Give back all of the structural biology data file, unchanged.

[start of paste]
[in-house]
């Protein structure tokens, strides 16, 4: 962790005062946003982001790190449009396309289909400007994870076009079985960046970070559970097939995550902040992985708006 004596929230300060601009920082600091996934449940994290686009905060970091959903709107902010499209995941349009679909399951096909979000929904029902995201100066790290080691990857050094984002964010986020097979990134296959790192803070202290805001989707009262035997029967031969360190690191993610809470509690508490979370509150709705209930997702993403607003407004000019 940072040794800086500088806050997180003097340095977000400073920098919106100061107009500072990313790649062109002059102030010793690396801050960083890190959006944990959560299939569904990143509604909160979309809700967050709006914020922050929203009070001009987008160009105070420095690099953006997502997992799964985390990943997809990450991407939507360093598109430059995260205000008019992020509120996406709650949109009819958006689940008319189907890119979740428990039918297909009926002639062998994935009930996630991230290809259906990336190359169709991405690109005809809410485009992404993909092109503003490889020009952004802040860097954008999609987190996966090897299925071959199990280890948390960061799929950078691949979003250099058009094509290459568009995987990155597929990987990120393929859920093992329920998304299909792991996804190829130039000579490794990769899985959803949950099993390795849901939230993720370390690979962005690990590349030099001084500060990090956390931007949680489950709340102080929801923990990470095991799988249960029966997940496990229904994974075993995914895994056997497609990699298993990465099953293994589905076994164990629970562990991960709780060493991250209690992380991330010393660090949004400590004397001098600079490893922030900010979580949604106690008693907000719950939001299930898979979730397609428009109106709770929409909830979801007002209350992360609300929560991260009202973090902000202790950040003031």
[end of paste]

[in-house]
């Protein structure tokens, strides 16, 4: 962790005062946003982001790190449009396309289909400007994870076009079985960046970070559970097939995550902040992985708006 004596929230300060601009920082600091996934449940994290686009905060970091959903709107902010499209995941349009679909399951096909979000929904029902995201100066790290080691990857050094984002964010986020097979990134296959790192803070202290805001989707009262035997029967031969360190690191993610809470509690508490979370509150709705209930997702993403607003407004000019 940072040794800086500088806050997180003097340095977000400073920098919106100061107009500072990313790649062109002059102030010793690396801050960083890190959006944990959560299939569904990143509604909160979309809700967050709006914020922050929203009070001009987008160009105070420095690099953006997502997992799964985390990943997809990450991407939507360093598109430059995260205000008019992020509120996406709650949109009819958006689940008319189907890119979740428990039918297909009926002639062998994935009930996630991230290809259906990336190359169709991405690109005809809410485009992404993909092109503003490889020009952004802040860097954008999609987190996966090897299925071959199990280890948390960061799929950078691949979003250099058009094509290459568009995987990155597929990987990120393929859920093992329920998304299909792991996804190829130039000579490794990769899985959803949950099993390795849901939230993720370390690979962005690990590349030099001084500060990090956390931007949680489950709340102080929801923990990470095991799988249960029966997940496990229904994974075993995914895994056997497609990699298993990465099953293994589905076994164990629970562990991960709780060493991250209690992380991330010393660090949004400590004397001098600079490893922030900010979580949604106690008693907000719950939001299930898979979730397609428009109106709770929409909830979801007002209350992360609300929560991260009202973090902000202790950040003031």